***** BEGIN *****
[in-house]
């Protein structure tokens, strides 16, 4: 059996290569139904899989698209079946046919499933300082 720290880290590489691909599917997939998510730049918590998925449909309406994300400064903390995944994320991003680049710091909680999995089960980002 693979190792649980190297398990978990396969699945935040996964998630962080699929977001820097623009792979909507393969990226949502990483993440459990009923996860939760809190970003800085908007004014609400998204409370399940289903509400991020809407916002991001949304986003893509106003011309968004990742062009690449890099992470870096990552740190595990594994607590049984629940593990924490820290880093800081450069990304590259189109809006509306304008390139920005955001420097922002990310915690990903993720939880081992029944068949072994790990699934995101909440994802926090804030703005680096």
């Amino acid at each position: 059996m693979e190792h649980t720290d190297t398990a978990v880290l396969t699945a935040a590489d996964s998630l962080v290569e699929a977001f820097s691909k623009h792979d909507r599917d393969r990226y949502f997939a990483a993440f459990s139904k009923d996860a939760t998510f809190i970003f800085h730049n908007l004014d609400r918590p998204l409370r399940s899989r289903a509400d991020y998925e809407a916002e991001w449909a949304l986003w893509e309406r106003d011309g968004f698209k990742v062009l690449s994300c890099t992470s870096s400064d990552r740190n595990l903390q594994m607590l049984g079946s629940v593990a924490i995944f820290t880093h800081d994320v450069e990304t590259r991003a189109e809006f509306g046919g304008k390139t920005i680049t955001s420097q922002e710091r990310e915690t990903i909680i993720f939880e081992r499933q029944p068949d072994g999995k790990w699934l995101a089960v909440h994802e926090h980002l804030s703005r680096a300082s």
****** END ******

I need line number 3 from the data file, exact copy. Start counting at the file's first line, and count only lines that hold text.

């Amino acid at each position: 059996m693979e190792h649980t720290d190297t398990a978990v880290l396969t699945a935040a590489d996964s998630l962080v290569e699929a977001f820097s691909k623009h792979d909507r599917d393969r990226y949502f997939a990483a993440f459990s139904k009923d996860a939760t998510f809190i970003f800085h730049n908007l004014d609400r918590p998204l409370r399940s899989r289903a509400d991020y998925e809407a916002e991001w449909a949304l986003w893509e309406r106003d011309g968004f698209k990742v062009l690449s994300c890099t992470s870096s400064d990552r740190n595990l903390q594994m607590l049984g079946s629940v593990a924490i995944f820290t880093h800081d994320v450069e990304t590259r991003a189109e809006f509306g046919g304008k390139t920005i680049t955001s420097q922002e710091r990310e915690t990903i909680i993720f939880e081992r499933q029944p068949d072994g999995k790990w699934l995101a089960v909440h994802e926090h980002l804030s703005r680096a300082s």